This property is owned by Charles W. Pickering, Sr., and his wife, Margaret Ann Pickering. It is approximately 390 acres and contains three primary habitat types. They are loblolly pine plantations, mixed bottomland hardwood forestland, and food plots/wildlife openings.
Approximately 227 acres of the Pickering property are loblolly pine plantations. Fish ponds have been drained and re-forested. About 142 acres of the property are mixed bottomland hardwood forests and are included within the historic Leaf River floodplain area. The remaining 21 acres are utilized as food plots and wildlife openings.
The food plots/wildlife openings serve several functions. They attract wildlife, act as fire breaks and open space, and provide the opportunity to watch wildlife. These openings are planted annually or more frequently with a mix of plants. No commercial crops are grown, and wildlife is the chief beneficiary.
Several wetlands maintain a transitional wetland character throughout the year. Seasonal backwater flooding is common and occurs via overland flow and through existing depressions, borrow sites, and old meander channels.
Parts of this property are along the Leaf River, and this easement helps protect the river and the wildlife and fisheries resources associated with it.
The diverse habitat types on the property support a diversity of wildlife. The following species could be found on the property, the threatened gopher tortoise, the endangered red-cockaded woodpecker, the endangered Louisiana quillwort plant, the threatened yellow-blotched map turtle, the threatened Gulf sturgeon, the black pine snake, the pearl darter, and the bald eagle.
Read through the stories of 12 landowners and the success that the conservation easements had.
Nash Buckingham’s Beaver Dam was a duck club organized in 1882. It was the property of the Owen family. Nash Buckingham, a renowned and well-loved outdoor writer, frequented Beaver Dam. The conservation easement is approximately 159 acres in the historic Mississippi River Alluvial Floodplain in Tunica County. Tunica County is mostly agricultural, producing cotton, corn,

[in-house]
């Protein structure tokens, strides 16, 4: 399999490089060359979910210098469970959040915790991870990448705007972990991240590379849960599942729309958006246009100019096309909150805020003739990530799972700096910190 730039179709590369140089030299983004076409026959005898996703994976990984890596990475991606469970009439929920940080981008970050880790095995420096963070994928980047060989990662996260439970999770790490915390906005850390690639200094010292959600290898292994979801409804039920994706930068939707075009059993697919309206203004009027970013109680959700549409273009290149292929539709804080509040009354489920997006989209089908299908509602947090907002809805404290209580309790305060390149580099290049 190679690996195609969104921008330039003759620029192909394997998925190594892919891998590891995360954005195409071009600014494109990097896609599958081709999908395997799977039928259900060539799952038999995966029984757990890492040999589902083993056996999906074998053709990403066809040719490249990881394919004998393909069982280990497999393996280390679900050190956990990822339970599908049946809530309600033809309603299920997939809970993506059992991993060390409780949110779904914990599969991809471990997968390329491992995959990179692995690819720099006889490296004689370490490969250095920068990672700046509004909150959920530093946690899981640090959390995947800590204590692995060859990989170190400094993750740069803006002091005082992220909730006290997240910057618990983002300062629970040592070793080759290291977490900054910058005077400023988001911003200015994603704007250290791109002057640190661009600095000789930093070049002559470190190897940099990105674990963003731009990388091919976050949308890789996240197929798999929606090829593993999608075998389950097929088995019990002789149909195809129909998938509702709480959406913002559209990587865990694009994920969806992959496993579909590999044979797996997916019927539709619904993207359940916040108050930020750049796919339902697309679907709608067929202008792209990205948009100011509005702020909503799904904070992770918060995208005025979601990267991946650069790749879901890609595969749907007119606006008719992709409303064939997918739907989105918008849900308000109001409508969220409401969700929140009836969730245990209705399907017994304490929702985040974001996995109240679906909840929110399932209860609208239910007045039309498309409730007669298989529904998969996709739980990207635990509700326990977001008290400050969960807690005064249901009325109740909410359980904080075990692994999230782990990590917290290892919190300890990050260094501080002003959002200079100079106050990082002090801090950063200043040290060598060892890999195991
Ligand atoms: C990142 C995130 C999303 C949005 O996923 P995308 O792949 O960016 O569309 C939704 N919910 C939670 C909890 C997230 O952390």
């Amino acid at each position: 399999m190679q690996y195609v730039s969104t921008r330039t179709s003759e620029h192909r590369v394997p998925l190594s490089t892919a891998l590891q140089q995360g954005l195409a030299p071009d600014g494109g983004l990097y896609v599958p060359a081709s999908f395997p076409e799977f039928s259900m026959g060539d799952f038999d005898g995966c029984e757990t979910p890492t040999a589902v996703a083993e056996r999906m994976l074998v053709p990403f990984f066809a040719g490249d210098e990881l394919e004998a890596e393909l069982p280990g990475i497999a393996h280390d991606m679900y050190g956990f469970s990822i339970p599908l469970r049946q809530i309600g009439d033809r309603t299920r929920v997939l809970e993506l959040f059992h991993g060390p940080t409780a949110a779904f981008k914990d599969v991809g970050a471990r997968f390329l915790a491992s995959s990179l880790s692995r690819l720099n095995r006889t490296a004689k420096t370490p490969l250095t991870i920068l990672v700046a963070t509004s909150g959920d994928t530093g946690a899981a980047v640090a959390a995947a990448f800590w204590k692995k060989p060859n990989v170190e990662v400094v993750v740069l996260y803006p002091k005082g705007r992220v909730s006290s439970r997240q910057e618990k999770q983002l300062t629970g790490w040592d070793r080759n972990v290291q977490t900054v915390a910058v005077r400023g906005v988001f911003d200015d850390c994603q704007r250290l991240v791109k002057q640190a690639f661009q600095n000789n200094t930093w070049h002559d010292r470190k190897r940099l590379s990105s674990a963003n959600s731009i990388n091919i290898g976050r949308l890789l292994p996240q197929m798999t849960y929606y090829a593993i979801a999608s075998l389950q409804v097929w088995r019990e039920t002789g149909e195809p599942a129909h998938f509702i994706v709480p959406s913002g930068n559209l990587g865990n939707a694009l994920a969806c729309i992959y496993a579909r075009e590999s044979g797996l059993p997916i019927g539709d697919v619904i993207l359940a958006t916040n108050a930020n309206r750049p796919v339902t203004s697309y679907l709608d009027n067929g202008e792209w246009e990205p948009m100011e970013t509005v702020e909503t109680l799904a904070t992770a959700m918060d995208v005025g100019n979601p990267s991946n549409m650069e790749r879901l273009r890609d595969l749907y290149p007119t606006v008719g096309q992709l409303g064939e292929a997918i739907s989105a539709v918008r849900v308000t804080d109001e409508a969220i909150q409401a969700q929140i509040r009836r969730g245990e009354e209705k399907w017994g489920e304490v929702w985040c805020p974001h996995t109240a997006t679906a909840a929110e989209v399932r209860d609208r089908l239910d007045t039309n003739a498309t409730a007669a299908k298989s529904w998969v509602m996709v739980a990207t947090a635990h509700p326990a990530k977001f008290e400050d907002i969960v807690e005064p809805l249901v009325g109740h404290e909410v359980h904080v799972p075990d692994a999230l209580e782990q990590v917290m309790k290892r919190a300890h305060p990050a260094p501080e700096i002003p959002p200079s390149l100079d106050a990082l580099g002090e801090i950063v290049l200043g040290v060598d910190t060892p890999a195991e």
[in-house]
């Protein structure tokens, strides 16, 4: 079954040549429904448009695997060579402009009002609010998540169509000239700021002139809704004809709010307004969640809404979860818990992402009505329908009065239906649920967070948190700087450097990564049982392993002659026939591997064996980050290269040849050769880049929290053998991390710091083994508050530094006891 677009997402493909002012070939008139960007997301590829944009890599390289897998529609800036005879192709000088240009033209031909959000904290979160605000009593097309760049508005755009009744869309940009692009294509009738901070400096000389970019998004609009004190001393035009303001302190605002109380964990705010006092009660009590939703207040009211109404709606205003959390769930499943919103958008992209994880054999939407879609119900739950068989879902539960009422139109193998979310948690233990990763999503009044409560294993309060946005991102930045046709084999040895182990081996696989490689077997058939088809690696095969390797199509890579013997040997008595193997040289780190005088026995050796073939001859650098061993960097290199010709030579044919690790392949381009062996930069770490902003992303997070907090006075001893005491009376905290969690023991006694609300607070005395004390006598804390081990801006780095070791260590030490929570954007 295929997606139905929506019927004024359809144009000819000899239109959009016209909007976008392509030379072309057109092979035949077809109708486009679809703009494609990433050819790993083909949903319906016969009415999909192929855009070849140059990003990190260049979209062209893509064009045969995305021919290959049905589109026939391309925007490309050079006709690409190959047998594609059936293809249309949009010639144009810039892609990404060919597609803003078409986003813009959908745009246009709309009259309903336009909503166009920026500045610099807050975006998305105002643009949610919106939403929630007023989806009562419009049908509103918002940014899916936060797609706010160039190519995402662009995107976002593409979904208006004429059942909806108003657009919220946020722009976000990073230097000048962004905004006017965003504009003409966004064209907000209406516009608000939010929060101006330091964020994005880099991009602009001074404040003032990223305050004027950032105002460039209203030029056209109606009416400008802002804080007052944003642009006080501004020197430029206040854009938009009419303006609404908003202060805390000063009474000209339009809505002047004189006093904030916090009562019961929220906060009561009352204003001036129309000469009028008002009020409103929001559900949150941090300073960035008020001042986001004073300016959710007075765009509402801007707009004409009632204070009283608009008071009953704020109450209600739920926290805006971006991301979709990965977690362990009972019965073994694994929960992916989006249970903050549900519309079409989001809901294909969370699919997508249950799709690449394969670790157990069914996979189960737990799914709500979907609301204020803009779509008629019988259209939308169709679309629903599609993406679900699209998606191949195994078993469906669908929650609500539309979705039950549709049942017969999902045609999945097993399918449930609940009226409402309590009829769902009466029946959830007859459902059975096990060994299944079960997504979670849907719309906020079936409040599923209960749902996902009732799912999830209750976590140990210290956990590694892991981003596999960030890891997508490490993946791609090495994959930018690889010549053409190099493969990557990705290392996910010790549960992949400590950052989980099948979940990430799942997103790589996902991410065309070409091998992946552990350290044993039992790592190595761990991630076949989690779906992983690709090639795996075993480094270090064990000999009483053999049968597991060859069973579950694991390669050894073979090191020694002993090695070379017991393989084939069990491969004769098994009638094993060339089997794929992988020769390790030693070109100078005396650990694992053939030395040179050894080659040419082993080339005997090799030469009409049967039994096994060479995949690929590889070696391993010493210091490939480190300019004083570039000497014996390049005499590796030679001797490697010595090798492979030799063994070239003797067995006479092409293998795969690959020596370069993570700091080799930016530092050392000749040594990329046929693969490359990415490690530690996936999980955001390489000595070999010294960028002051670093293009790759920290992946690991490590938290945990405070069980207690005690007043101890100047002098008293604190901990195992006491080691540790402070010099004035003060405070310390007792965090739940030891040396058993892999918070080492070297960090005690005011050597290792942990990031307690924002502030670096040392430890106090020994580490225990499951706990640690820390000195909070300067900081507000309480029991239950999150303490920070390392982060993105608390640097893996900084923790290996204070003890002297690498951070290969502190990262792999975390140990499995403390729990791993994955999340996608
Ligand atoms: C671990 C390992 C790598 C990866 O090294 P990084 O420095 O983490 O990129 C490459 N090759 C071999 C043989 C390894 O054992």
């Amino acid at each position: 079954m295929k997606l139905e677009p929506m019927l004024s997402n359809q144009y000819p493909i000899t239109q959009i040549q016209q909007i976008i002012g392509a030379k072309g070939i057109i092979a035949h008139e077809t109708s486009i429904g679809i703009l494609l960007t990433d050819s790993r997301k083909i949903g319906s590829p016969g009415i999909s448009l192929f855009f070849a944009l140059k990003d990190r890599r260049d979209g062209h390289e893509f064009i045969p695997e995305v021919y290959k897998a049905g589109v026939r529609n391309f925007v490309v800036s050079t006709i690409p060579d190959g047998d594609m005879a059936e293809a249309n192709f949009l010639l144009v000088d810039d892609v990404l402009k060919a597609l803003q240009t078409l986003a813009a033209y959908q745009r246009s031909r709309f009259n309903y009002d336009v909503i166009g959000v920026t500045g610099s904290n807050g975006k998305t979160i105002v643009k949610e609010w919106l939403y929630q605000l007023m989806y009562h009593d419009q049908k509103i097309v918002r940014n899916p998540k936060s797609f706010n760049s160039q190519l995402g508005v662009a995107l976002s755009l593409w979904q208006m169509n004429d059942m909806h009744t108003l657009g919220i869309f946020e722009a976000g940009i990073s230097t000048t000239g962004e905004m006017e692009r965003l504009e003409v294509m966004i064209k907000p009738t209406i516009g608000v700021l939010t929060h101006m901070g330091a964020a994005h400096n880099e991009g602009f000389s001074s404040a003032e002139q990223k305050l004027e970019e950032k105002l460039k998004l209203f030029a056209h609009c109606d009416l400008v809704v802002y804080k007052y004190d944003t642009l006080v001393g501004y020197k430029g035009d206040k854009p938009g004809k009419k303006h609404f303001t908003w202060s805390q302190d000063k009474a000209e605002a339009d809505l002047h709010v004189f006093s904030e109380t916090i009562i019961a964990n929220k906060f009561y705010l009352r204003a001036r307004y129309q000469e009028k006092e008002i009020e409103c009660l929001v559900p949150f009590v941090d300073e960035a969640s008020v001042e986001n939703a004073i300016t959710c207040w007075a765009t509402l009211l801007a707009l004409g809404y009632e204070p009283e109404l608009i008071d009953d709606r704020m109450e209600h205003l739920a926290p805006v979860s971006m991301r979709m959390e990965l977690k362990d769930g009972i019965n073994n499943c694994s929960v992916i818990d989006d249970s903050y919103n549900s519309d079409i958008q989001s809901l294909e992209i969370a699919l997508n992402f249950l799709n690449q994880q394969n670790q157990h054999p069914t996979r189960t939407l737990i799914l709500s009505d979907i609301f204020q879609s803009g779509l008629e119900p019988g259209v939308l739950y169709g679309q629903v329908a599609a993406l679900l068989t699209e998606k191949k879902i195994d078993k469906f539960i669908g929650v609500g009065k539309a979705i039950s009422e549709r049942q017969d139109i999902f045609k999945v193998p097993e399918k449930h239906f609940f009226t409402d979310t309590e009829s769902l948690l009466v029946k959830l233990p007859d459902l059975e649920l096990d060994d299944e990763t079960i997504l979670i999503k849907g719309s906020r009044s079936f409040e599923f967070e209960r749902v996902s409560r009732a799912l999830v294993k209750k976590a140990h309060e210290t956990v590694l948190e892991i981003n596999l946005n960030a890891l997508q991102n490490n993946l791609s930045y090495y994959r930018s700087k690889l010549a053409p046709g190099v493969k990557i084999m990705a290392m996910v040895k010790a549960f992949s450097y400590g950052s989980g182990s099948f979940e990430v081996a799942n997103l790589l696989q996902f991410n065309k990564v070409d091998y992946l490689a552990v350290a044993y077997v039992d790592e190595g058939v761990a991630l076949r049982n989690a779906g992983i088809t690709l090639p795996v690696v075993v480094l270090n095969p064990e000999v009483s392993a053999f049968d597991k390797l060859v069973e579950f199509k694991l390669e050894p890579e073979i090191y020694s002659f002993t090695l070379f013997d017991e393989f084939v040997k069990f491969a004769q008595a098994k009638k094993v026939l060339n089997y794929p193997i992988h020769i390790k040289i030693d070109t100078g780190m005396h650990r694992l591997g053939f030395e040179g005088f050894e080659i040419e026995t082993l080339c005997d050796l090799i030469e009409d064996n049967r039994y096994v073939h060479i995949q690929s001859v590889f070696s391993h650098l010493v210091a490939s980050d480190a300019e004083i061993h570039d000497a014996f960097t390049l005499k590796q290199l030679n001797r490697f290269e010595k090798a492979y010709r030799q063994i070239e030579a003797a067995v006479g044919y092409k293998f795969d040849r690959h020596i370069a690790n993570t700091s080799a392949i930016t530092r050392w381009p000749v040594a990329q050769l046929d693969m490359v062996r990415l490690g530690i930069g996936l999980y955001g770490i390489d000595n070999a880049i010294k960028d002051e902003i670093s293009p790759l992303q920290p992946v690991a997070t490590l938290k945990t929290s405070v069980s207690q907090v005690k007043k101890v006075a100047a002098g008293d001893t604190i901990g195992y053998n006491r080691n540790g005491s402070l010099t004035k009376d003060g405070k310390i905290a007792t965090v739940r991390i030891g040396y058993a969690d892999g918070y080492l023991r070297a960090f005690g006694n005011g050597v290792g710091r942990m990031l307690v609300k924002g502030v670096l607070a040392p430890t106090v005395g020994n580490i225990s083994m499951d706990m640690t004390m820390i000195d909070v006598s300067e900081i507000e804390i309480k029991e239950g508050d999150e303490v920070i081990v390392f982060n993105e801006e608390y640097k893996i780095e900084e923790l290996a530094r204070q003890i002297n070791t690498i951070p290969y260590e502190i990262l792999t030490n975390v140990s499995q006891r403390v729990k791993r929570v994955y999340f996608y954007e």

The Caulk Island property is in the southeast portion of Desha County, Arkansas, on the east side (Mississippi Side) of the Mississippi River and the unprotected (batture) side of the Mississippi River mainline levee system. Lake Whittington forms part of the boundary of the island. This lake, formerly Bolivar Bend, was cut off from the
Coles Creek Land and Timber Company is located approximately 10 miles north of Natchez, Mississippi. This 1,355-acre tract is in a strategic area of the Mississippi Flyway. About 500 acres were reforested to bottomland hardwoods in 2001. Coles Creek’s owners strive to provide diverse habitat types to ensure the needs of all animals, not just
The Dead Tiger Mitigation Bank was organized to compensate for U.S. Army Corps of Engineers permits for unavoidable negative impacts to wetlands and streams. The bank is located within the buffer zone of the Stennis Space Center. The buffer zone restricts residential and commercial development, which will aid the bank’s long-term success. This mitigation bank
The late Grey Ferris of Vicksburg donated a 2,114-acre conservation easement with bottomland hardwoods and a small portion of pasture. The Mississippi Land Trust and Ferris negotiated the conservation easement terms together. This binding agreement prohibits any development not compatible with a relatively natural preserve. The property’s roads, walking paths, and a small shed can